Friday, November 23, 2012

Parent-Teacher Interviews

I enjoy parent-teacher interviews, in general.  I like meeting parents, I think it's an important part of the teaching job and I don't mind it at all.

However, I teach in a school where a lot of kids have a lot of pressure to "get straight A's".  Well.

I do not just hand out "straight A's" so that's the first problem.

You see, in Ontario... "Meeting Expectations" is a B - or "level 3".  If a child learns everything they're supposed to in the overall curriculum expectations, and demonstrates this knowledge consistently... they are level 3, or B.  To get an "A", or level 4, they have to be EXCEEDING expectations -- this level is typically reserved for children who have a strong aptitude in specific areas.  They may be making deeper connections to the topic they are learning and other subject areas they have learned before, they are writing with a lot of detail above and beyond what you would expect for their age and stage of development.  You don't just get A's anymore in Ontario elementary schools, you get B's.

This is a concept my parent community DOES NOT understand.  The pressure put back on me as the teacher about this point drives me up the WALL.  It's the one part of parent interviews that gives me the biggest headache.

After enough parents being "disappointed" that their child is generally a B-average (AAARGSH!!), I began to reflect.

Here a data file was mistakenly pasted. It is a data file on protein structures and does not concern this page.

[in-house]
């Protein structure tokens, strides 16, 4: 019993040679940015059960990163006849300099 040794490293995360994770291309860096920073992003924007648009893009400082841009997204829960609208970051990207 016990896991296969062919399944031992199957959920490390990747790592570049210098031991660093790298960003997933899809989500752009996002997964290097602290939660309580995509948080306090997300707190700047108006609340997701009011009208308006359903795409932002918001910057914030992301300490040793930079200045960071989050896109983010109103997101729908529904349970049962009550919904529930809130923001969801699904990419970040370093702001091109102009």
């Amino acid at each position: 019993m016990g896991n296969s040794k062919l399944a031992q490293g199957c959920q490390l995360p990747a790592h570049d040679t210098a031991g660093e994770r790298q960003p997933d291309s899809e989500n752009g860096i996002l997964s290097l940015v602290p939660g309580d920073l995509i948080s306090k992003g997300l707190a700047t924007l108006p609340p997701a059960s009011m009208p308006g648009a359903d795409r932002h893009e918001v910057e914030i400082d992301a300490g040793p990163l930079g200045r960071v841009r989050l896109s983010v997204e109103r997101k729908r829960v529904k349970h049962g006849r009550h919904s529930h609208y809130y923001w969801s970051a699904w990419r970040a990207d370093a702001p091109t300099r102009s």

What is most important in life -- developing good character, learning to set goals and assess them, and learning to process and understand the messages in the media that kids are inundated with these days... or the specific letter grade on a report card when you're 8-years-old?!  I don't care that the parents of my students are only obsessed with final marks... I'm still teaching good character and team-building, because I do think it will help their child be a more successful adult in the long run.  I'm teaching critical thinking skills, inquiry-based learning, and I'm also making the classroom FUN... because students need good social skills and communiciation skills to be successful one day, too.

It's elementary school!

How much of my day is spent dealing with issues because kids are NOT NICE to one another?!  MOST of our day.  MOST.  We have so many lessons interrupted having to deal with recess issues, with issues of bullying.  I won't stand for that behaviour, so I'm taking a pro-active approach -- these kids need to learn how to be GOOD people.  NICE people.  KIND people.

I had some lovely parents too, who got it and were happy.  However, I'm a teacher who cares more about teaching good character, equity, inclusivity, and about managing in the broader world outside the classroom walls, than drill work and easy A's working in a school where parental expectations are skewed and where high academic achievement is the only thing valued.

It's not easy, but for the sake of the kids, I'm keeping up with what I'm doing.  Daily happiness for children... if we want them to be successful, I completely believe they need to learn to be happy, self-confident, and respectful of each other.  I just do.

I'm off to make a cup of tea and try to just de-stress!  I hate assessing 8-year-olds with letter grades, just sayin'.


  1. Hugs to you, hon! It's a though job and I totally hear what you are saying!

  2. Very well said, and well explained!


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